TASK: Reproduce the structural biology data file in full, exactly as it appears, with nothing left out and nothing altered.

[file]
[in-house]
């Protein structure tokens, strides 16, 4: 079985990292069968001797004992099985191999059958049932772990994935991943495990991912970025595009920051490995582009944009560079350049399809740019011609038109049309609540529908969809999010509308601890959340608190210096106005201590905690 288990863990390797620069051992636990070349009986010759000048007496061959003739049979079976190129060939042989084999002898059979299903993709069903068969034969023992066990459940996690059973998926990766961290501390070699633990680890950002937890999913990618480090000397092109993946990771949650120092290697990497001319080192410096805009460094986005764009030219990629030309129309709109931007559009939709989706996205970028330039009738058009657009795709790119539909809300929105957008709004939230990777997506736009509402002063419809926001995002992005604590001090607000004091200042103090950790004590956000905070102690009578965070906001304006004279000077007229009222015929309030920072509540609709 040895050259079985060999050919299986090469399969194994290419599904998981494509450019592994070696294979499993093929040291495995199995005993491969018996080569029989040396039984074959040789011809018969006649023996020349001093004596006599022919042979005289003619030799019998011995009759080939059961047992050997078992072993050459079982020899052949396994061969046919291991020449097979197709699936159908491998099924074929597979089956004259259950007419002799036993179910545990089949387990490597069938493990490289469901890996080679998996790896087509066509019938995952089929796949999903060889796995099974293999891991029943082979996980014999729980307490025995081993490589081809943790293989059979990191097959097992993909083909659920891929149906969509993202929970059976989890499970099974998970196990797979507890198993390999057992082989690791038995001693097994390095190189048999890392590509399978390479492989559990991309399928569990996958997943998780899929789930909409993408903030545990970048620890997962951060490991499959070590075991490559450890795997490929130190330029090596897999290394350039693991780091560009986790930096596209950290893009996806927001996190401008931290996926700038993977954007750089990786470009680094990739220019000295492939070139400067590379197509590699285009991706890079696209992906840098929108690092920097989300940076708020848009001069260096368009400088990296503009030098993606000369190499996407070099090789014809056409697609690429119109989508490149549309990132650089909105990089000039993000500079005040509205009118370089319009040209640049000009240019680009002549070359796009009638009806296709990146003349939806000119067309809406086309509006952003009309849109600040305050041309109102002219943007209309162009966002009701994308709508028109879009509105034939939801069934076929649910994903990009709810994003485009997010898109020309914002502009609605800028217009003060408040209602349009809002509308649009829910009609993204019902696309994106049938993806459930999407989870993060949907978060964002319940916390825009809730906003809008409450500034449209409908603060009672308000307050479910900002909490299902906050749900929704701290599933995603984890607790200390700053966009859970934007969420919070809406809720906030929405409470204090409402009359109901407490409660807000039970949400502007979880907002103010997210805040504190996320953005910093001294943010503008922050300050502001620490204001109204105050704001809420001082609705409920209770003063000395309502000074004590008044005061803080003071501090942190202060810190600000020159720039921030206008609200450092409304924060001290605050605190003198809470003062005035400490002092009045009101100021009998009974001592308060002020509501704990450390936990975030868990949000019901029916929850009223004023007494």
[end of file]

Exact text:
[in-house]
């Protein structure tokens, strides 16, 4: 079985990292069968001797004992099985191999059958049932772990994935991943495990991912970025595009920051490995582009944009560079350049399809740019011609038109049309609540529908969809999010509308601890959340608190210096106005201590905690 288990863990390797620069051992636990070349009986010759000048007496061959003739049979079976190129060939042989084999002898059979299903993709069903068969034969023992066990459940996690059973998926990766961290501390070699633990680890950002937890999913990618480090000397092109993946990771949650120092290697990497001319080192410096805009460094986005764009030219990629030309129309709109931007559009939709989706996205970028330039009738058009657009795709790119539909809300929105957008709004939230990777997506736009509402002063419809926001995002992005604590001090607000004091200042103090950790004590956000905070102690009578965070906001304006004279000077007229009222015929309030920072509540609709 040895050259079985060999050919299986090469399969194994290419599904998981494509450019592994070696294979499993093929040291495995199995005993491969018996080569029989040396039984074959040789011809018969006649023996020349001093004596006599022919042979005289003619030799019998011995009759080939059961047992050997078992072993050459079982020899052949396994061969046919291991020449097979197709699936159908491998099924074929597979089956004259259950007419002799036993179910545990089949387990490597069938493990490289469901890996080679998996790896087509066509019938995952089929796949999903060889796995099974293999891991029943082979996980014999729980307490025995081993490589081809943790293989059979990191097959097992993909083909659920891929149906969509993202929970059976989890499970099974998970196990797979507890198993390999057992082989690791038995001693097994390095190189048999890392590509399978390479492989559990991309399928569990996958997943998780899929789930909409993408903030545990970048620890997962951060490991499959070590075991490559450890795997490929130190330029090596897999290394350039693991780091560009986790930096596209950290893009996806927001996190401008931290996926700038993977954007750089990786470009680094990739220019000295492939070139400067590379197509590699285009991706890079696209992906840098929108690092920097989300940076708020848009001069260096368009400088990296503009030098993606000369190499996407070099090789014809056409697609690429119109989508490149549309990132650089909105990089000039993000500079005040509205009118370089319009040209640049000009240019680009002549070359796009009638009806296709990146003349939806000119067309809406086309509006952003009309849109600040305050041309109102002219943007209309162009966002009701994308709508028109879009509105034939939801069934076929649910994903990009709810994003485009997010898109020309914002502009609605800028217009003060408040209602349009809002509308649009829910009609993204019902696309994106049938993806459930999407989870993060949907978060964002319940916390825009809730906003809008409450500034449209409908603060009672308000307050479910900002909490299902906050749900929704701290599933995603984890607790200390700053966009859970934007969420919070809406809720906030929405409470204090409402009359109901407490409660807000039970949400502007979880907002103010997210805040504190996320953005910093001294943010503008922050300050502001620490204001109204105050704001809420001082609705409920209770003063000395309502000074004590008044005061803080003071501090942190202060810190600000020159720039921030206008609200450092409304924060001290605050605190003198809470003062005035400490002092009045009101100021009998009974001592308060002020509501704990450390936990975030868990949000019901029916929850009223004023007494």